It's a very good point, Ms. Damoff. One of the things, though, that I immediately observed when I arrived in this portfolio two years ago is the number of women within Public Safety in very senior positions. My former associate deputy minister, for example, Gina Wilson, was, I think, the most senior indigenous woman in the public service. As you know, she's now gone on to be the deputy minister at Status of Women, and I've lost her from this table.
Two of my ADMs are women. There are very senior women in the highest ranks of the RCMP. In my home town of Regina, Brenda Lucki, the assistant commissioner, is the commanding officer at “Depot” Division, in charge of all the training for RCMP officers across the country.
My deputy reminds me that I have four ADMs who are women, not just two.
I hear your point. We really do need to continue to focus on that. I'm sure you'll see that reflected as public service promotion decisions are made in the future.
On the issue of harassment, whether it's in the RCMP, in CSIS, the Correctional Service, or any other part of my portfolio, it is abundantly clear to the entire portfolio that that behaviour is unacceptable, that we have to work together in a concerted way to demonstrate that there's just no tolerance for this sort of thing, that when incidents happen, they must be very thoroughly and professionally investigated, that there must be consequences for the behaviour that caused or contributed to the harassment, and that the victims need to be properly supported and handled in such a way that they're not discouraged or intimidated from bringing forward their complaints or concerns. Then there need to be long-term plans to make sure this behaviour is rooted out and prevented from happening in the future.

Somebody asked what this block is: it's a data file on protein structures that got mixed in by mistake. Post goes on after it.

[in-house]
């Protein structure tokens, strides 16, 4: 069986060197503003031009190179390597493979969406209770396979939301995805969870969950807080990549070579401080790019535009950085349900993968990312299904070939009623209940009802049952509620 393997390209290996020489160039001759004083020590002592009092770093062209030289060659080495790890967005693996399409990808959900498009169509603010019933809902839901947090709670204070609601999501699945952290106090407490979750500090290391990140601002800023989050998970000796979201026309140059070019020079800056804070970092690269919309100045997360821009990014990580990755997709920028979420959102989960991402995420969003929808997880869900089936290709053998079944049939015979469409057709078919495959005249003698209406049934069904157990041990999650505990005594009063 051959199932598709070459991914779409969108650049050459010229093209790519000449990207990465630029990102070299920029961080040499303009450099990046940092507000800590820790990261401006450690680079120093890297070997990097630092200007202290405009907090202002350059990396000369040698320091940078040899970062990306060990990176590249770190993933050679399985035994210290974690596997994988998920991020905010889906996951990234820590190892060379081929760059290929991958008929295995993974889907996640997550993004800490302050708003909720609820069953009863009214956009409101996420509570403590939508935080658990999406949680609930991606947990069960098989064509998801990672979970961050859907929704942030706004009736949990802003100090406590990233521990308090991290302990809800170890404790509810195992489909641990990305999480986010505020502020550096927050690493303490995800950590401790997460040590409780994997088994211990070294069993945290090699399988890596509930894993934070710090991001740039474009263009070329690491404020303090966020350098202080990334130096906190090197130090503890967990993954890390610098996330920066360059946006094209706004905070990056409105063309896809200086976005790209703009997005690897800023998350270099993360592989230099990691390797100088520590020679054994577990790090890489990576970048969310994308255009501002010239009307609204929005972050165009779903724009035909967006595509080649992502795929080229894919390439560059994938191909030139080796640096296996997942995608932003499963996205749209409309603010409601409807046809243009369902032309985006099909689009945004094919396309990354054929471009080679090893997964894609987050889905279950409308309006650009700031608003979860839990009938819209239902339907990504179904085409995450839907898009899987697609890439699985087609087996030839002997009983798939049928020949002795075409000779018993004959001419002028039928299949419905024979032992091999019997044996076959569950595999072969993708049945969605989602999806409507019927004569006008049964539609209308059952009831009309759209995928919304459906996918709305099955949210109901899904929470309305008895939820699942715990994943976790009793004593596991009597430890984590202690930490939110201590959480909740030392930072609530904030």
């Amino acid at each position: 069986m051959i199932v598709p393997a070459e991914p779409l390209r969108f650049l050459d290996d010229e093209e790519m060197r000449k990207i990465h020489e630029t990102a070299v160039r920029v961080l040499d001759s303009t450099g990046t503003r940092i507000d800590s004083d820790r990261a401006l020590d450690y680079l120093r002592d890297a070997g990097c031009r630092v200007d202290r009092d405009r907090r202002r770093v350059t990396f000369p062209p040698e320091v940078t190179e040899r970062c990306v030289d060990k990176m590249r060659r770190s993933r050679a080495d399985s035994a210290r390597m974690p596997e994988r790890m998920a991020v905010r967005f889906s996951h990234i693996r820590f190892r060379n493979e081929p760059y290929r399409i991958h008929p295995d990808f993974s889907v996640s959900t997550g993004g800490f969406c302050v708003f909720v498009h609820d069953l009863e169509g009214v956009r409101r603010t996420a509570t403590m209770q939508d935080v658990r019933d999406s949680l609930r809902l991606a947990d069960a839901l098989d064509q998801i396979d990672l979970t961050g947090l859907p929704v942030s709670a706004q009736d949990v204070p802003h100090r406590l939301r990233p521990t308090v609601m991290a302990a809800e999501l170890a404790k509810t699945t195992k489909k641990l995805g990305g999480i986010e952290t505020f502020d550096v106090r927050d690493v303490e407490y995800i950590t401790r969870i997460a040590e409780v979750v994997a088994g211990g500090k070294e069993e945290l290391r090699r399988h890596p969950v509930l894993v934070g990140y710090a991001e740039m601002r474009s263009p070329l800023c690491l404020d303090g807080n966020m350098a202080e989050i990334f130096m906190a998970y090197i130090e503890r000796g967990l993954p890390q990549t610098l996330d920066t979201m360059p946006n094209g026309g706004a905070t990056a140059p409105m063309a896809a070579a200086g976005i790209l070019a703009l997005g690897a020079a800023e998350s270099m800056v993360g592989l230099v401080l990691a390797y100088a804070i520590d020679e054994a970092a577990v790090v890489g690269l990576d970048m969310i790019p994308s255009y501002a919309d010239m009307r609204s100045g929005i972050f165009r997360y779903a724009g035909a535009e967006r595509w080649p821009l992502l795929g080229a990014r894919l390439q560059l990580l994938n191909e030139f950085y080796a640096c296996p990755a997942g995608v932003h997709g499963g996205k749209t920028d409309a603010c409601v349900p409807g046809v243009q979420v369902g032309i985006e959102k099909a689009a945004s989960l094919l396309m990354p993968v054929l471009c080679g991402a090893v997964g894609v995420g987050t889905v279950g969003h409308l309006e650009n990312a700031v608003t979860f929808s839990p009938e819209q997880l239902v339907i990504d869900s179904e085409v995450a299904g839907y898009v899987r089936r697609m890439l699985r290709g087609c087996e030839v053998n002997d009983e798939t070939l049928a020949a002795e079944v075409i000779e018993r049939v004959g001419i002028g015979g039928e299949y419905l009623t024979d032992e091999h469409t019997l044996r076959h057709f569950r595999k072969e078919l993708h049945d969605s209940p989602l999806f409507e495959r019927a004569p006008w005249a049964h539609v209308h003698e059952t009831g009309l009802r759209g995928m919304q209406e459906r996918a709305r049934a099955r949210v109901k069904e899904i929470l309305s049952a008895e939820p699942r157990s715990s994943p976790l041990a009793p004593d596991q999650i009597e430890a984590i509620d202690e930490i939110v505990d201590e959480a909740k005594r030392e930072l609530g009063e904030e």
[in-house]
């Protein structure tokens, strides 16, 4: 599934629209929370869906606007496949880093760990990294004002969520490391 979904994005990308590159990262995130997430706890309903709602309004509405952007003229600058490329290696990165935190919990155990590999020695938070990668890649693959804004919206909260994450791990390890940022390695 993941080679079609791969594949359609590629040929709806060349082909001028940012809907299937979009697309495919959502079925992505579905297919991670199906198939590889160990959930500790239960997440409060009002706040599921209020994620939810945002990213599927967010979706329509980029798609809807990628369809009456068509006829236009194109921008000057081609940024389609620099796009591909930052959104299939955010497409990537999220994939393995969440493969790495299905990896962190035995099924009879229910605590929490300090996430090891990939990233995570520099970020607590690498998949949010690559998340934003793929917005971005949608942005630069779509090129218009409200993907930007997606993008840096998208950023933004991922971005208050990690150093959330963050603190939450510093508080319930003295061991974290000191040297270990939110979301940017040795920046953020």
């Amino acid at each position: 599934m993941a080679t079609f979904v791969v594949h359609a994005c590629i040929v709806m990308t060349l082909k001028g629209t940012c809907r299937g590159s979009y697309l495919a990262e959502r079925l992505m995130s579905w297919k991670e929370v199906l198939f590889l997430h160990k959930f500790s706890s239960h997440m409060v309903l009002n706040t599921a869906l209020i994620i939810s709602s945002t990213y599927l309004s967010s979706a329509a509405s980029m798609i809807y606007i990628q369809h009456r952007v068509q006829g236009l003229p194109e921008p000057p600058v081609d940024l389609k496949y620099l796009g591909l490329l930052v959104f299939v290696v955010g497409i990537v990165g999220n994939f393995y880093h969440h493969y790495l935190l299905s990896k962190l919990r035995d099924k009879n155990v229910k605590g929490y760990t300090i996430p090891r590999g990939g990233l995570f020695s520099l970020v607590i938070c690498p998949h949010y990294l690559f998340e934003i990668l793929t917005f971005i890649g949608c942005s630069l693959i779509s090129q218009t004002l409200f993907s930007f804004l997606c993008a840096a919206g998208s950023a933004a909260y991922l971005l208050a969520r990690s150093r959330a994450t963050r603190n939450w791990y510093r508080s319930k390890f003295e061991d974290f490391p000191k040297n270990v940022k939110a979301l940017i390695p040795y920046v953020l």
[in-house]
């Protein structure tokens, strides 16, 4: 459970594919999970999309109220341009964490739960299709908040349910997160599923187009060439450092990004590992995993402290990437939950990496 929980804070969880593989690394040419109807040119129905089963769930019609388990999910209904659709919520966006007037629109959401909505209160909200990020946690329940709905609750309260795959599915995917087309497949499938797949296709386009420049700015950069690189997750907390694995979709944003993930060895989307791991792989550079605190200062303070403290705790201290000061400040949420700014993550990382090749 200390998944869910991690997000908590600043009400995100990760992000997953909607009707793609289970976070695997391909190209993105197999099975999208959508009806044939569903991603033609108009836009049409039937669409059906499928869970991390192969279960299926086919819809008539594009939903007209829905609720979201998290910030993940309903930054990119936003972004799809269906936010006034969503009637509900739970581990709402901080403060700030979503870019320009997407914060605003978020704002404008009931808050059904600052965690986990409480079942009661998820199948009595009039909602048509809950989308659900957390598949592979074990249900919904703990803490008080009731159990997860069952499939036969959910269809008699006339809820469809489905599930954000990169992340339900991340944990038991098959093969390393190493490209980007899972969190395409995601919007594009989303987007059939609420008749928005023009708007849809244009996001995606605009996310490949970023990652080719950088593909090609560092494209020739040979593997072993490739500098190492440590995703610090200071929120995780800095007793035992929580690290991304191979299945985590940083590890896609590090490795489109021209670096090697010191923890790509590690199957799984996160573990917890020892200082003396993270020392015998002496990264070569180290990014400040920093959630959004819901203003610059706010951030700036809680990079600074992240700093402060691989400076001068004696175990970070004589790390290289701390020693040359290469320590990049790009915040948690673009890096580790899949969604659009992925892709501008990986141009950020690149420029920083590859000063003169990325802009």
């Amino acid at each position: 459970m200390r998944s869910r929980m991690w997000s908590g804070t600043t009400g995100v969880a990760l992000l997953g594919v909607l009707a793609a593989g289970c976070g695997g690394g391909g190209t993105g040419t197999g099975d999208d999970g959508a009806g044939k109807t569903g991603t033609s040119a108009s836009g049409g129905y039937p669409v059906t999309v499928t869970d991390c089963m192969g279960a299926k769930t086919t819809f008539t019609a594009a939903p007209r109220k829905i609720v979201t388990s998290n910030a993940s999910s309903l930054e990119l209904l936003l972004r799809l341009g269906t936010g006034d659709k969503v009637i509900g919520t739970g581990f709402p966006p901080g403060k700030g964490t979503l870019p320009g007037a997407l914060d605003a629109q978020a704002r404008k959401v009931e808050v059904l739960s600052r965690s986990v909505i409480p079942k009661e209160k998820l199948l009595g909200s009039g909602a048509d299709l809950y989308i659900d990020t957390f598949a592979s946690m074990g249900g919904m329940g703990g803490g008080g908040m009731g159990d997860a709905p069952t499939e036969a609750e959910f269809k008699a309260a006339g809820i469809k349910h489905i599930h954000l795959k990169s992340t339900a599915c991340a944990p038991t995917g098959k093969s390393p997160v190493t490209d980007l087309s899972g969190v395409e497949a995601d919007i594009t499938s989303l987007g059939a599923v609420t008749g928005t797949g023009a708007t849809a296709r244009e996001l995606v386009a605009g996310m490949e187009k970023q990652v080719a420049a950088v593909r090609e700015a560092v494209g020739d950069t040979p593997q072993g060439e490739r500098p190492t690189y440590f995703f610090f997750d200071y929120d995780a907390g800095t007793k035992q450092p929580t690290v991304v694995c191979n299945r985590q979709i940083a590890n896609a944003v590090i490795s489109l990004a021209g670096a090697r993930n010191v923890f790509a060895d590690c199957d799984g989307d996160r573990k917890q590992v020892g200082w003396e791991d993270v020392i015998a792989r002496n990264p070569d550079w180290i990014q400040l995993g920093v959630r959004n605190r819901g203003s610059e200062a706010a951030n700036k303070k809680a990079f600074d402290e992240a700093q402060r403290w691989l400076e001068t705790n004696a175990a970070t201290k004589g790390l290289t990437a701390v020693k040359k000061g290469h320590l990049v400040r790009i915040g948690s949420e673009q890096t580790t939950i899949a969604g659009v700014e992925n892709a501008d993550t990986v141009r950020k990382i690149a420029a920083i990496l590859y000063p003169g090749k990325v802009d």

Will we ever have absolute perfection? Sadly, given human nature, I suspect we won't, but we have to make it absolutely clear throughout the portfolio, throughout the department, and indeed in every aspect of government, which I think is the purpose of the legislation that was introduced by my colleague Patty Hajdu earlier this week, that this is a priority.
We are in 2017, and people have every right to expect that their workplace will be safe, healthy, and respectful, and that has to be priority number one for all of us.